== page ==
August 24th, 2016 by MG
For a while, most folks felt secure knowing they were over the 620-640 FICO mark with their credit score. This number of course being the rough borderline for subprime credit. And up until now, that was pretty much all you needed.
However, as the housing bubble bursts open, it gets everything wet. We’ve been watching the effects creep closer and closer into other markets, and now it’s pushing the minimum requirements up even higher for non-subprime buyers.
According to Pioneer Press:
If you think you’re exempt from the current credit crunch because you have a decent credit score, think again.
Things are tightening up for folks looking for a mortgage or to refinance, even those not in the subprime category.
Lenders now expect borrowers to have solid proof of their income, more money down and higher credit scores than in the past.
For example, consumers with a FICO score in the 640 range that once qualified for 100 percent financing and a decent interest rate will see that rate go up a quarter of a percent or so, said Mark Teteris, CEO of Lakeland Mortgage, a residential mortgage lender in Bloomington. Such borrowers should also expect to scrape together a down payment of at least 5 percent, he said.
The changes for new borrowers stem from a tightening in standards by government-sponsored entities like Fannie Mae and Freddie Mac and by other investors that buy pools of mortgages.
During the mortgage boom of the past several years, some pools of loans that were rated “investment-grade” turned out to be loaded with high-risk borrowers. When these borrowers began to default on their mortgages, investors who bought the loan pools as mortgage-backed securities got burned and banks and GSEs holding the mortgages were hit by steep credit losses.
Now investors and GSEs are raising their standards in hopes of lowering their risk in the future.
This is no temporary blip, bankers and other lenders say. “I’d say this is going to be long term,” said Jim Miley, president of residential real estate for Bremer Financial Corp. in St. Paul. Miley said he has seen a definite upward migration in desired FICO scores. “I think we will continue to tighten until the investors are satisfied that the mortgage pools are basically ‘what you see is what you get.’ ”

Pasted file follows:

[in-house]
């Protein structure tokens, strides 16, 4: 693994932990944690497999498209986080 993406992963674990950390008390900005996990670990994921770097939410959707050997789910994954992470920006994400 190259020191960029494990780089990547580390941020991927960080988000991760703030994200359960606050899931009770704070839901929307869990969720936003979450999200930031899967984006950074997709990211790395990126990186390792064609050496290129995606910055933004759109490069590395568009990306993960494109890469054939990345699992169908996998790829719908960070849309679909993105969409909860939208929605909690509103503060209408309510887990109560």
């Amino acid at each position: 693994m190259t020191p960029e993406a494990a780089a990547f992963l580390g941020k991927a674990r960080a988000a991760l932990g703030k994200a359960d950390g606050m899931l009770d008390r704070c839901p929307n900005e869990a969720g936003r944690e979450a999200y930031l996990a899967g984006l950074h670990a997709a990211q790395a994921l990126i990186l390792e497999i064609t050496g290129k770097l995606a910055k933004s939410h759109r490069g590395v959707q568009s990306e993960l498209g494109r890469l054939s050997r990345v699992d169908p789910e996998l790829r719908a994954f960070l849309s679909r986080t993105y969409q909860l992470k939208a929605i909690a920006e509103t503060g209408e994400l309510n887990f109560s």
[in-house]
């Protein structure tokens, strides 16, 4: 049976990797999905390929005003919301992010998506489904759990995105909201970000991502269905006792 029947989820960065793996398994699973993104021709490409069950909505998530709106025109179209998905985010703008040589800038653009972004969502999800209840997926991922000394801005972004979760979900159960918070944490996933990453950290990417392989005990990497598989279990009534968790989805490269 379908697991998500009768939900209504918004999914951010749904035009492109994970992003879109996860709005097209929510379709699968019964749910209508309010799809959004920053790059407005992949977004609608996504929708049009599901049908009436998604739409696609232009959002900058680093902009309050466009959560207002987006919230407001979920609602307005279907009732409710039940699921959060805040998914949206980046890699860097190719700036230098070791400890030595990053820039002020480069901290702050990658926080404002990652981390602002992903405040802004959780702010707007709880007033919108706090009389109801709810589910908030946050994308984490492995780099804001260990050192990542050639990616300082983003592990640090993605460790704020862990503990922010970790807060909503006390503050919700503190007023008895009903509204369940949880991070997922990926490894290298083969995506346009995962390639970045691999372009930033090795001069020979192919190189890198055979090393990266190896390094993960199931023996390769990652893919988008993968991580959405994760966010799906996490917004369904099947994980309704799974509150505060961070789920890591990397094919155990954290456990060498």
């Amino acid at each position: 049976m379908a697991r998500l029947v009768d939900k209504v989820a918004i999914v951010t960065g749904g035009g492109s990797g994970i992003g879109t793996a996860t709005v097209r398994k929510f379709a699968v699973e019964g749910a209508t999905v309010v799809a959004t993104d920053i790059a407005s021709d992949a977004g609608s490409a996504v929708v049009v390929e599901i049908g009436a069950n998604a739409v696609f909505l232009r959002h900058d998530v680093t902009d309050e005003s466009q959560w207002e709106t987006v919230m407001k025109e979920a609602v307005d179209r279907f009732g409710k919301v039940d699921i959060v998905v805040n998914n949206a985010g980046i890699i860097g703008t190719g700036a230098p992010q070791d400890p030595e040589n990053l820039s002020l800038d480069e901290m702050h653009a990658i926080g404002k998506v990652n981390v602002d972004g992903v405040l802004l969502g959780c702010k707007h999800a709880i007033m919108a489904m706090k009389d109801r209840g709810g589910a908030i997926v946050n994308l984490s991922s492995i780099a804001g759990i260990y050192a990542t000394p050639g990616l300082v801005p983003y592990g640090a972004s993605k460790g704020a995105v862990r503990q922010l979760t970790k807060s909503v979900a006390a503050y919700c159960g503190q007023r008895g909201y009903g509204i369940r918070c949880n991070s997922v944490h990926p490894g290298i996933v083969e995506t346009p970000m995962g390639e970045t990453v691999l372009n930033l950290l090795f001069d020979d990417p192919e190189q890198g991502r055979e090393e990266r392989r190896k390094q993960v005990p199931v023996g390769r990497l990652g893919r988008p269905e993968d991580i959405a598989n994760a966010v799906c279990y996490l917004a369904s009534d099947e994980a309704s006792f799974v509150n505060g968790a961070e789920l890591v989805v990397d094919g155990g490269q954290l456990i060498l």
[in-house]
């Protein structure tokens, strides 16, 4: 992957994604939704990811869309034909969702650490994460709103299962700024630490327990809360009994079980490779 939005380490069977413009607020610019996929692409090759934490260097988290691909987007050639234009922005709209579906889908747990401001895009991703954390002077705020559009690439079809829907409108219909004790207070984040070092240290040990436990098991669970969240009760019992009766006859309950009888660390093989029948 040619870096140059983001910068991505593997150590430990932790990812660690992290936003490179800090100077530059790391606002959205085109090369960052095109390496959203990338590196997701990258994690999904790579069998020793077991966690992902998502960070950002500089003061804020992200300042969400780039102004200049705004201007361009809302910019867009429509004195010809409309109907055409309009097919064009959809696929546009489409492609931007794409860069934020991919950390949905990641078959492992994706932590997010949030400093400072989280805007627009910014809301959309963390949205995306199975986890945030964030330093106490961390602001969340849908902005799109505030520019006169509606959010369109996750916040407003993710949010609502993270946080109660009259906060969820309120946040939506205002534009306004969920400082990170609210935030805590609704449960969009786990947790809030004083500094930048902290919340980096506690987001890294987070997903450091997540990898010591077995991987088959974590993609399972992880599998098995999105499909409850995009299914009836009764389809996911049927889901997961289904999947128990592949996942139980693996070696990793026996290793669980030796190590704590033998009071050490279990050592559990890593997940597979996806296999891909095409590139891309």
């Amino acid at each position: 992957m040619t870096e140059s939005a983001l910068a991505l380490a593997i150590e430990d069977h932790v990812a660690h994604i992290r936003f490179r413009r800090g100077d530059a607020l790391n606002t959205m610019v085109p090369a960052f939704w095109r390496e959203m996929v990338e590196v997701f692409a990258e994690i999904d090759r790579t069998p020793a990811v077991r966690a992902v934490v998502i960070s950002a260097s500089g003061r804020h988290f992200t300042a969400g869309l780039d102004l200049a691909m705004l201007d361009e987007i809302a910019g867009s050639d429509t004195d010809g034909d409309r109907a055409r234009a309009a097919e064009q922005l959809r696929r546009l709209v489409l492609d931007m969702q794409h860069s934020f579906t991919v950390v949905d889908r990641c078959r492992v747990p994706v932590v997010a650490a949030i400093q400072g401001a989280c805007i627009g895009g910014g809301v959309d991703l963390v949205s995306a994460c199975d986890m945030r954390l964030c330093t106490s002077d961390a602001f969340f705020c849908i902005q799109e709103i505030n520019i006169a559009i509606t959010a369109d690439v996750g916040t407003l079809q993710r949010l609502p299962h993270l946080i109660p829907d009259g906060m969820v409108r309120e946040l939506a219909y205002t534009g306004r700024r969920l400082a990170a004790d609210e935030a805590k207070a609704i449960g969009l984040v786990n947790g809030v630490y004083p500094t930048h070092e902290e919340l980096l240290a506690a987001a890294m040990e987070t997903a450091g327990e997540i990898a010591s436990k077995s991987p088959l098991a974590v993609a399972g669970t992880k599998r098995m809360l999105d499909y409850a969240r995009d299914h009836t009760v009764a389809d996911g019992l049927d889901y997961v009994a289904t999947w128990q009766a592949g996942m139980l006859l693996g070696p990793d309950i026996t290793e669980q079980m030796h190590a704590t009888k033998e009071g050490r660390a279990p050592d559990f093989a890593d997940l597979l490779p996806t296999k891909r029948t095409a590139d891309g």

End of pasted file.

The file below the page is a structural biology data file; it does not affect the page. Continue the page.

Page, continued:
The changes and stricter standards don’t mean that borrowers are locked out of the housing market altogether.
“Today you can go out and get a very rock-solid purchase price on a home and a very good mortgage,” Miley said. “You are going to be processed in a more prudent manner and you should be expecting to have a down payment.”
While a year ago, a plethora of 100 percent financing products existed, such options could be nearing extinction. Bremer and Lakeland both have pulled back on such offers, Miley and Teteris said. But what if you don’t have 5 percent to put down?
Still, some borrowers may be out of luck.
Mary Wetterlin, general manager of the first mortgage division at TopLine Federal Credit Union in Maple Grove said she’s met with several customers hoping to refinance before the interest rates on their adjustable rate mortgages go up this fall.
She’s having to say no more frequently than she would like.
For some homeowners, the value of their house has gone down as the inventory of unsold houses in their area has risen. Others don’t have enough equity to refinance, because they’ve already refinanced or borrowed some of the equity they had in their home to pay for improvements, discretionary items or debts.
Try as she might, Wetterlin just can’t make refinancings work for borrowers like these.
TopLine sells its loans to Fannie Mae, and “The Fannie Maes and Freddie Macs of the world are not so willing to take that debt,” Wetterlin said. “Maybe a few years ago they would have been willing to do that … but that has gone away.”
“We just can’t help people, even if we wanted to,” Wetterlin said. “I feel like I am sounding like Ebenezer Scrooge. … On the one hand I don’t want to see these neighborhoods blow up and end up (with) rows of foreclosed homes. … But it’s a struggle.”
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